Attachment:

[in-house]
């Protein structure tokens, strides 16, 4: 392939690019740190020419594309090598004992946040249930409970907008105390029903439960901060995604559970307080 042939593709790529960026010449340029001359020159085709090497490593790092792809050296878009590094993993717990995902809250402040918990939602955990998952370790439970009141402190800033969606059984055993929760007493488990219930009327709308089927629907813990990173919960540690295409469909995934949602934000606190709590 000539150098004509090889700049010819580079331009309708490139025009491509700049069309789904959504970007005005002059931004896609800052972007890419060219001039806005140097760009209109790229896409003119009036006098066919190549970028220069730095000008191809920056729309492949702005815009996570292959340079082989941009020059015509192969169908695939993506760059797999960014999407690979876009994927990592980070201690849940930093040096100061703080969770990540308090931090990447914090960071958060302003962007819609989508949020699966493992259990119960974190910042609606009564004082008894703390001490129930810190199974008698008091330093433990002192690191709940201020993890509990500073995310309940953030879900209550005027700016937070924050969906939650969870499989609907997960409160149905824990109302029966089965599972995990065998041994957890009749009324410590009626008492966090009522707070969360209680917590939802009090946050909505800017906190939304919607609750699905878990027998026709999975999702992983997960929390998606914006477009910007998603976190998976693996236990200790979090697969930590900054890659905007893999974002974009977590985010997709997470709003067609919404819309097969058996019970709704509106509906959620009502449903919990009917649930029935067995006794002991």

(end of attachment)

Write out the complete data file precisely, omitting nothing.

[in-house]
């Protein structure tokens, strides 16, 4: 392939690019740190020419594309090598004992946040249930409970907008105390029903439960901060995604559970307080 042939593709790529960026010449340029001359020159085709090497490593790092792809050296878009590094993993717990995902809250402040918990939602955990998952370790439970009141402190800033969606059984055993929760007493488990219930009327709308089927629907813990990173919960540690295409469909995934949602934000606190709590 000539150098004509090889700049010819580079331009309708490139025009491509700049069309789904959504970007005005002059931004896609800052972007890419060219001039806005140097760009209109790229896409003119009036006098066919190549970028220069730095000008191809920056729309492949702005815009996570292959340079082989941009020059015509192969169908695939993506760059797999960014999407690979876009994927990592980070201690849940930093040096100061703080969770990540308090931090990447914090960071958060302003962007819609989508949020699966493992259990119960974190910042609606009564004082008894703390001490129930810190199974008698008091330093433990002192690191709940201020993890509990500073995310309940953030879900209550005027700016937070924050969906939650969870499989609907997960409160149905824990109302029966089965599972995990065998041994957890009749009324410590009626008492966090009522707070969360209680917590939802009090946050909505800017906190939304919607609750699905878990027998026709999975999702992983997960929390998606914006477009910007998603976190998976693996236990200790979090697969930590900054890659905007893999974002974009977590985010997709997470709003067609919404819309097969058996019970709704509106509906959620009502449903919990009917649930029935067995006794002991």